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Teaching Learning Collaborative

The Teaching Learning Collaborative (TLC) is a professional development strategy of the K-12 Alliance, a WestEd science and mathematics program. Developed in 1995, the TLC is based on the knowledge that the most effective professional development for teachers is that which occurs closest to the classroom (Loucks-Horsley 2003, Weiss, et al., 1999; Cohen & Hill, 1998). The TLC is such a strategy because it occurs in the classroom!

Why TLC?
Evaluation data (Loucks-Horsley, 1995) from one of the K-12 Alliance's National Science Foundation (NSF) funded programs indicated that only moderate changes in classroom practice occurred after "intensive" traditional institute training. In response to these data, K-12 Alliance personnel redesigned one of their key professional development strategies to focus more closely on learning sequence design for student conceptual understanding. The result is the TLC process.

What is the literature base for TLC?
As a long-term professional development strategy embedded in classroom practice, the TLC combines the most effective components of:
  • conditions for and characteristics of learning (Bransford, et al., 1999)
  • professional learning communities (Hord, 1997; Louis et al., 1999)
  • coaching and mentoring (Garmston and Wellman, 1999)
  • current pedagogical content knowledge specific to mathematics or science (Schulman, 1986)
  • lesson design (Bybee, 1997)
  • backwards planning (Wiggin and McTighe, 2005)
  • lesson study (Stigler, 1999: Lewis, 2002)h
The following chart briefly describes how each of the resources from the literature presented above can be found in the TLC as a TLC Component:

Literature Base
TLC Component
Key findings from How People Learn
Prior knowledge of students addressed in 5E
Conceptual schema addressed in development of Conceptual Flow
Metacognition of students addressed in 5E
Professional Learning Community
Examination of student work
Collaborative learning
Supportive conditions
Share personal practice
Coaching and Mentoring
Conceptual Flow
Learning cycle modeled through 5E
Levels of questions
Range of student understanding
Quality assessment
Lesson Design
Backwards Planning
Begin with the end in mind
Learning cycle modeled through 5E
Concepts and student understanding before activities
Lesson Study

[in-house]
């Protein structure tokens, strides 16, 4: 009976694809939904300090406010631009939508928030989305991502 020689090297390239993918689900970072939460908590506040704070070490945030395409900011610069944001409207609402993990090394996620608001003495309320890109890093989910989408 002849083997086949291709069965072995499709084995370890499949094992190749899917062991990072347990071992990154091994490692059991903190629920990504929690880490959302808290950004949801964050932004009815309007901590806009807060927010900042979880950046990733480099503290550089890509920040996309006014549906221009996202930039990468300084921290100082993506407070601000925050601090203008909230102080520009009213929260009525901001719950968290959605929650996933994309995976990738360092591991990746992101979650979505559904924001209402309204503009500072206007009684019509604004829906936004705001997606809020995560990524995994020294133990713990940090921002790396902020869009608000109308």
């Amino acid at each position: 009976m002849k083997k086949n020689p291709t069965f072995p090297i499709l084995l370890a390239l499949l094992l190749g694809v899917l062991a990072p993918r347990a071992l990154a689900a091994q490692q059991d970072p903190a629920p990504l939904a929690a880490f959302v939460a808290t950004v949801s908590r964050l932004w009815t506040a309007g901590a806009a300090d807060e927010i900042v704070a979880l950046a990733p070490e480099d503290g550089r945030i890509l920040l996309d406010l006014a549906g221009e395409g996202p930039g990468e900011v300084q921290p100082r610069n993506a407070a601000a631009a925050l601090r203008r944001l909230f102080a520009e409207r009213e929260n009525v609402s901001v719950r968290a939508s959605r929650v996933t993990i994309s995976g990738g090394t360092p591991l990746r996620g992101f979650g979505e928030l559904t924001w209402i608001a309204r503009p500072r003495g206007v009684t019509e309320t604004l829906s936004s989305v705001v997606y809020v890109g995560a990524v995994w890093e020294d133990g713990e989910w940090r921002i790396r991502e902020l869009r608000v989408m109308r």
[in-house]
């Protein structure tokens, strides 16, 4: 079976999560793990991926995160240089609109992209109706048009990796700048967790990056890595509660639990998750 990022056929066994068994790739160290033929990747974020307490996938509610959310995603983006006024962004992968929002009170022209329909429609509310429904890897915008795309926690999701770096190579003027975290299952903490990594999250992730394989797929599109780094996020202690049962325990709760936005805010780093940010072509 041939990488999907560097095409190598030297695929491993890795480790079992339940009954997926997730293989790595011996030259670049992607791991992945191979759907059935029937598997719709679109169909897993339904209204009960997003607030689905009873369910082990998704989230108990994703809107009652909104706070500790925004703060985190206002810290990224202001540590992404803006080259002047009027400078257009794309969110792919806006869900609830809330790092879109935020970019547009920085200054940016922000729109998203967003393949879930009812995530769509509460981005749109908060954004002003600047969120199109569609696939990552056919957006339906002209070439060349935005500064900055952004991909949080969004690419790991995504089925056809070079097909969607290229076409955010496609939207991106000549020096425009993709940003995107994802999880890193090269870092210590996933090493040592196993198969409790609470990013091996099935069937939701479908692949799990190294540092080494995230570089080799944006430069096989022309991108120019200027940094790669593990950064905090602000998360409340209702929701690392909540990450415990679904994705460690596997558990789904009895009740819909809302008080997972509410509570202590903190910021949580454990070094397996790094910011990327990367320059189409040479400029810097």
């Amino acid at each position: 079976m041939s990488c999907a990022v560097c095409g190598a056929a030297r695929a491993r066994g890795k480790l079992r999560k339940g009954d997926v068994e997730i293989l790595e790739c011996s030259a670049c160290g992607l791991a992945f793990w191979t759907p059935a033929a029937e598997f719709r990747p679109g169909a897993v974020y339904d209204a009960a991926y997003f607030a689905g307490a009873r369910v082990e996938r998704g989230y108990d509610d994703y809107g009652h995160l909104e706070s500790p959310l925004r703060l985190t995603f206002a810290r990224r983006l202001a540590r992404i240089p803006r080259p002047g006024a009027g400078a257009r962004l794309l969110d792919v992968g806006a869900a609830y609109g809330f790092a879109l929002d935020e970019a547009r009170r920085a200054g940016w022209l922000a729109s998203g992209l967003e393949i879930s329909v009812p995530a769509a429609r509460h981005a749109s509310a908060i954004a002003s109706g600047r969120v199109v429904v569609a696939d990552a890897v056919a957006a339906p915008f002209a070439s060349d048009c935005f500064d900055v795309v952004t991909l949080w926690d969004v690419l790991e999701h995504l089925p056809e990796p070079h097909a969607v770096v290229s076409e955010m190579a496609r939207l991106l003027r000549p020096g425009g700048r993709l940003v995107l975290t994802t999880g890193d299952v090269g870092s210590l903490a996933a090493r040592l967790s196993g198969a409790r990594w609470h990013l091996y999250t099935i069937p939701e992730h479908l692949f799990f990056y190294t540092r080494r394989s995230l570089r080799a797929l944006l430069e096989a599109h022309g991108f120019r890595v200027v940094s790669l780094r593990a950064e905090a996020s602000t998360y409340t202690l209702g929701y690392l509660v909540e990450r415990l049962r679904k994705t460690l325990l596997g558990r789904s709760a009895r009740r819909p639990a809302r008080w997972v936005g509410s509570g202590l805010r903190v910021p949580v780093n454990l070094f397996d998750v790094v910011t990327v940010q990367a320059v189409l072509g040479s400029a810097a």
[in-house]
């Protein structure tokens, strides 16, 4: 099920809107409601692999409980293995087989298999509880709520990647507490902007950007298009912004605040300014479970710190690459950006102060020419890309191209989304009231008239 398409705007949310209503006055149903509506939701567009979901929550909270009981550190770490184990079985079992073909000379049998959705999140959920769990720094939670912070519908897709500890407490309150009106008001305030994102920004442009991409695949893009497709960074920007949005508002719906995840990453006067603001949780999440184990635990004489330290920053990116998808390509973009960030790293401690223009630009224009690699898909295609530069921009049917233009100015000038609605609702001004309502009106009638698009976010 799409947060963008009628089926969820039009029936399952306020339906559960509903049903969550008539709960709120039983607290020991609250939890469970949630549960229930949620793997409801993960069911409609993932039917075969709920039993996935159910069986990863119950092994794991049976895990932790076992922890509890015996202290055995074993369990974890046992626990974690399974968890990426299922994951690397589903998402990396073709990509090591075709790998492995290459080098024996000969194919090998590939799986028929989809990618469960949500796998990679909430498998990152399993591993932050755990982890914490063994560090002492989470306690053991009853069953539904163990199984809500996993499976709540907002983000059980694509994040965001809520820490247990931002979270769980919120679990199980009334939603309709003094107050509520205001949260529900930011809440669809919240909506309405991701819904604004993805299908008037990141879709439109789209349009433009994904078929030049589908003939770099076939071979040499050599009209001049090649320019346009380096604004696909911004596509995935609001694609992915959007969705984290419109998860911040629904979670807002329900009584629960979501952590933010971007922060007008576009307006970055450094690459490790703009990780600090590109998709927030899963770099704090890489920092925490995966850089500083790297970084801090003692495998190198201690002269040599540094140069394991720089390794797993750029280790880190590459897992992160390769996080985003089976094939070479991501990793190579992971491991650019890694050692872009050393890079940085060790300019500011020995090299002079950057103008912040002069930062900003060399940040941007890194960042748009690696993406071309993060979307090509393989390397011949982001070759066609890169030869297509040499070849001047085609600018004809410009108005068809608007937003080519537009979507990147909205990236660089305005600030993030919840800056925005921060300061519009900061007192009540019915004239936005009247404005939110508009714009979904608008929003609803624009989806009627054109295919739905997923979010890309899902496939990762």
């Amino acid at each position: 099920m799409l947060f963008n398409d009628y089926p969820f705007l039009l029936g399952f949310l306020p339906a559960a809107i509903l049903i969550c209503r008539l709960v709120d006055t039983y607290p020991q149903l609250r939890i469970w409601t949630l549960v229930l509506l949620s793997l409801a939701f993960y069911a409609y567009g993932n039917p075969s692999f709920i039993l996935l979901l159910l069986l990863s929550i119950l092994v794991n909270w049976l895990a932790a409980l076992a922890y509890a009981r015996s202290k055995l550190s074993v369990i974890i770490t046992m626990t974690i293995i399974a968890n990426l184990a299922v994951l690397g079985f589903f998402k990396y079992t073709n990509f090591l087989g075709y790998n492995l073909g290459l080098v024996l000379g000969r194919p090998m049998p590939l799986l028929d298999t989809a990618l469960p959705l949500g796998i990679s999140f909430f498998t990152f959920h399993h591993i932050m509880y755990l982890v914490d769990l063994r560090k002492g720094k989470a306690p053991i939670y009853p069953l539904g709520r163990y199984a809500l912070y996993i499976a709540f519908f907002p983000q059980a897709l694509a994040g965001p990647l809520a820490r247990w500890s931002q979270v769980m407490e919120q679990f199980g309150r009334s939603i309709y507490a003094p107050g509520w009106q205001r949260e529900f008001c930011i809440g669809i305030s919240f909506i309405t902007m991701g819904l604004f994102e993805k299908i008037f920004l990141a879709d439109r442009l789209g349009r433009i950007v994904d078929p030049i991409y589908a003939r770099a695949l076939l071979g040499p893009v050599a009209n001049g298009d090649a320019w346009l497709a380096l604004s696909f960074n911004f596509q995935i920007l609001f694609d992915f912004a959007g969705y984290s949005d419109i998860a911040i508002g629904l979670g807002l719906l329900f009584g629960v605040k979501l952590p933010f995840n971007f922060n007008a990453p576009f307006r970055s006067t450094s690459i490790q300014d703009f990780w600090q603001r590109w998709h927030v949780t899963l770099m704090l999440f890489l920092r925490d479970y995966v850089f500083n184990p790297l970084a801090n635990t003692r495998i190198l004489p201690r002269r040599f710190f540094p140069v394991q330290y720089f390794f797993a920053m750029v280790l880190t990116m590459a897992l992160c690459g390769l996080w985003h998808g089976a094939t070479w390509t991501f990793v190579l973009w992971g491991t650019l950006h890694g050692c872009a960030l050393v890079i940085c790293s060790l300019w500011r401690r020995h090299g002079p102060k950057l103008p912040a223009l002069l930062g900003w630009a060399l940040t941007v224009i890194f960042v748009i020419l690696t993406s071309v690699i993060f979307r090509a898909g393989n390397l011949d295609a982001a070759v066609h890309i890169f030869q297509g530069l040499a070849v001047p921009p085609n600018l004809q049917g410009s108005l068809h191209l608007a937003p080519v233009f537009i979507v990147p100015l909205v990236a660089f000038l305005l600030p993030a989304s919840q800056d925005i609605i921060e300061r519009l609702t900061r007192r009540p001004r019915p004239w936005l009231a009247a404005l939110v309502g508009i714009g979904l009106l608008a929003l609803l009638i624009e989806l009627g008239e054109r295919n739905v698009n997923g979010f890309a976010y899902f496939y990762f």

Collaborative planning, teaching, debriefing, and adjustment of lesson

How Does a TLC Work?
The TLC focuses on specific content in science or mathematics identified through development of a conceptual flow (DiRanna, K., 1989; DiRanna, K., and Topps, J., 2004; DiRanna, K., Osmundson, E., Topps, J., Barakos, L., Gerhardt, M., Cerwin, K., Carnahan, D., Strang, C., 2008) and learning sequence planning via the 5-E lesson design (Bybee, 1997). Working in collaborative teams, guided by a facilitator, teachers "polish the stone" (Stevenson & Stigler, 1994) by teaching the learning sequence they have designed followed by a debrief of the effectiveness of the design that is supported by evidence collected during the delivery of the lesson. Teams analyze student work and other data collected during the lesson for indicators of the relationship between teacher decision in the learning sequence planning and student understanding. The learning sequence is then redesigned based on evidence from the classroom and taught to another group of students. The process of looking at student work is repeated and the learning sequence is refined in the following pattern:

plan, teach, debrief;
adjust, teach, debrief.

What is the TLC? What is it Not?

What It Is
What It Is Not
Coaching with a focus on lesson design
Coaching focused on individual practice
Observations focused on the interaction of teaching and learning
Observation focused on teacher behavior
Focus on the cause and effect of lesson decisions made by the teacher as evidenced in student understanding
Focus on logistics or classroom management
Focus on entire design of learning sequence
Focus on a specific skill (e.g., wait time)
Collaborative practice (everyone teaches)
Solo practice
Equalization of participant roles
(everybody is a learner)
Expert vs. novice
Trust building and collegial work
Lowers individual risk
Independent work
High individual risk
Veteran/novice teachers together
Generally novice teachers
Continuous improvement

What is the Effect of TLC on Teacher Practice and Student Learning?
The TLC has been an immediate success: teachers claimed it to be the best professional development they ever had. Teachers recognized changes in their practice: "The kids know that because I taught it" becomes "the kids know this concept based on my analysis of their student work that indicates their ability to explain and apply." "I have to cover this material" becomes "Teach in-depth." "The ratio of teacher talk to student talk changes dramatically to more student talk, less teacher talk." "I can't escape what the kids don't know."

Evaluation data (Young, M.J., 2000; Stiles, K & De-Long-Coty, B 2005, 2006, 2007; Benn, W., 2005) indicated true changes in classroom practice. When dealing with student misconceptions, teachers better understood the purpose of assessing prior knowledge, embedded assessment, and step-by-step concept development. In identifying the concepts to be taught, teachers recognized some of their misconceptions or limited understanding. The TLC process assisted them in "getting clearer" on the concepts so that they could more effectively facilitate the student learning. In 2008, the TLC is in use in 17 of the 64 California Math Science Partnerships.

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